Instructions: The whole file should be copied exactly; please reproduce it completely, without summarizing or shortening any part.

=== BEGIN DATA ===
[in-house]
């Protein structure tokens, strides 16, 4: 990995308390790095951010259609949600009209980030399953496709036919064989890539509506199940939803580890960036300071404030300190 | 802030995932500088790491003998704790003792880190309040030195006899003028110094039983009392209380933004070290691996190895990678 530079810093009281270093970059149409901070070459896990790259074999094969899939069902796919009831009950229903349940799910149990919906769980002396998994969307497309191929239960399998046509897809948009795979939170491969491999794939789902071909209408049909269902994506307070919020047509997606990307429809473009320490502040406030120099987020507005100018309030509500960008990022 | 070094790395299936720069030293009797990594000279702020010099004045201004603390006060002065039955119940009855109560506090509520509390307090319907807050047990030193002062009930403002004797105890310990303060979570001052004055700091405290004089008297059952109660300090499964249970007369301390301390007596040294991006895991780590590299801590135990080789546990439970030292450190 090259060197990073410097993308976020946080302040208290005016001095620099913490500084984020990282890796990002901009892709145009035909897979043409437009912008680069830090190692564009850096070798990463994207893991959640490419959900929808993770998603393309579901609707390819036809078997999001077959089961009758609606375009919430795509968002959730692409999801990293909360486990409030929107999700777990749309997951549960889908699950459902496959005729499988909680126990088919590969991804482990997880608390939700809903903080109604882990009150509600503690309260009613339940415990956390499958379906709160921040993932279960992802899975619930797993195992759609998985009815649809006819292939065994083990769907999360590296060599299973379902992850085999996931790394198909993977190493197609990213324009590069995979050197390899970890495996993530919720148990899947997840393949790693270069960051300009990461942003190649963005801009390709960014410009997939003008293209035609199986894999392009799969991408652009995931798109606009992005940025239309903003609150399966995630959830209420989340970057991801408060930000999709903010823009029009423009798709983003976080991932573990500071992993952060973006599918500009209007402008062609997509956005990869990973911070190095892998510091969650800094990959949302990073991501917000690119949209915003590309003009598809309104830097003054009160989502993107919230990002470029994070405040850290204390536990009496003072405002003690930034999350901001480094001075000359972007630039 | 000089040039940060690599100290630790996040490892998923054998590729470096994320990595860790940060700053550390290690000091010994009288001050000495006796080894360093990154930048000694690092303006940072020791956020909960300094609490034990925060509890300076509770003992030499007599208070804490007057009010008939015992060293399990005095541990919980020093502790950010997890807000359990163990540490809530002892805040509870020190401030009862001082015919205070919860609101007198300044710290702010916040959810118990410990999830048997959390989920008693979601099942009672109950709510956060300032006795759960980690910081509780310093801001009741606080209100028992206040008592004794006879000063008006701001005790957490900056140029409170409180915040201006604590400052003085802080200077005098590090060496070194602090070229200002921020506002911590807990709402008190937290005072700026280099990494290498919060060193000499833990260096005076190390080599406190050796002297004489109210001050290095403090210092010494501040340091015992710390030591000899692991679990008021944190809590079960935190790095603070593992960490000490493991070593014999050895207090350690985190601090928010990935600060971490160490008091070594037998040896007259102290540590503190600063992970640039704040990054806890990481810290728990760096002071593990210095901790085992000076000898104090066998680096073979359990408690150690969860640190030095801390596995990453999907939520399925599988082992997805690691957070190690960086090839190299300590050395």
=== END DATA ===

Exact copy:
[in-house]
């Protein structure tokens, strides 16, 4: 990995308390790095951010259609949600009209980030399953496709036919064989890539509506199940939803580890960036300071404030300190 | 802030995932500088790491003998704790003792880190309040030195006899003028110094039983009392209380933004070290691996190895990678 530079810093009281270093970059149409901070070459896990790259074999094969899939069902796919009831009950229903349940799910149990919906769980002396998994969307497309191929239960399998046509897809948009795979939170491969491999794939789902071909209408049909269902994506307070919020047509997606990307429809473009320490502040406030120099987020507005100018309030509500960008990022 | 070094790395299936720069030293009797990594000279702020010099004045201004603390006060002065039955119940009855109560506090509520509390307090319907807050047990030193002062009930403002004797105890310990303060979570001052004055700091405290004089008297059952109660300090499964249970007369301390301390007596040294991006895991780590590299801590135990080789546990439970030292450190 090259060197990073410097993308976020946080302040208290005016001095620099913490500084984020990282890796990002901009892709145009035909897979043409437009912008680069830090190692564009850096070798990463994207893991959640490419959900929808993770998603393309579901609707390819036809078997999001077959089961009758609606375009919430795509968002959730692409999801990293909360486990409030929107999700777990749309997951549960889908699950459902496959005729499988909680126990088919590969991804482990997880608390939700809903903080109604882990009150509600503690309260009613339940415990956390499958379906709160921040993932279960992802899975619930797993195992759609998985009815649809006819292939065994083990769907999360590296060599299973379902992850085999996931790394198909993977190493197609990213324009590069995979050197390899970890495996993530919720148990899947997840393949790693270069960051300009990461942003190649963005801009390709960014410009997939003008293209035609199986894999392009799969991408652009995931798109606009992005940025239309903003609150399966995630959830209420989340970057991801408060930000999709903010823009029009423009798709983003976080991932573990500071992993952060973006599918500009209007402008062609997509956005990869990973911070190095892998510091969650800094990959949302990073991501917000690119949209915003590309003009598809309104830097003054009160989502993107919230990002470029994070405040850290204390536990009496003072405002003690930034999350901001480094001075000359972007630039 | 000089040039940060690599100290630790996040490892998923054998590729470096994320990595860790940060700053550390290690000091010994009288001050000495006796080894360093990154930048000694690092303006940072020791956020909960300094609490034990925060509890300076509770003992030499007599208070804490007057009010008939015992060293399990005095541990919980020093502790950010997890807000359990163990540490809530002892805040509870020190401030009862001082015919205070919860609101007198300044710290702010916040959810118990410990999830048997959390989920008693979601099942009672109950709510956060300032006795759960980690910081509780310093801001009741606080209100028992206040008592004794006879000063008006701001005790957490900056140029409170409180915040201006604590400052003085802080200077005098590090060496070194602090070229200002921020506002911590807990709402008190937290005072700026280099990494290498919060060193000499833990260096005076190390080599406190050796002297004489109210001050290095403090210092010494501040340091015992710390030591000899692991679990008021944190809590079960935190790095603070593992960490000490493991070593014999050895207090350690985190601090928010990935600060971490160490008091070594037998040896007259102290540590503190600063992970640039704040990054806890990481810290728990760096002071593990210095901790085992000076000898104090066998680096073979359990408690150690969860640190030095801390596995990453999907939520399925599988082992997805690691957070190690960086090839190299300590050395």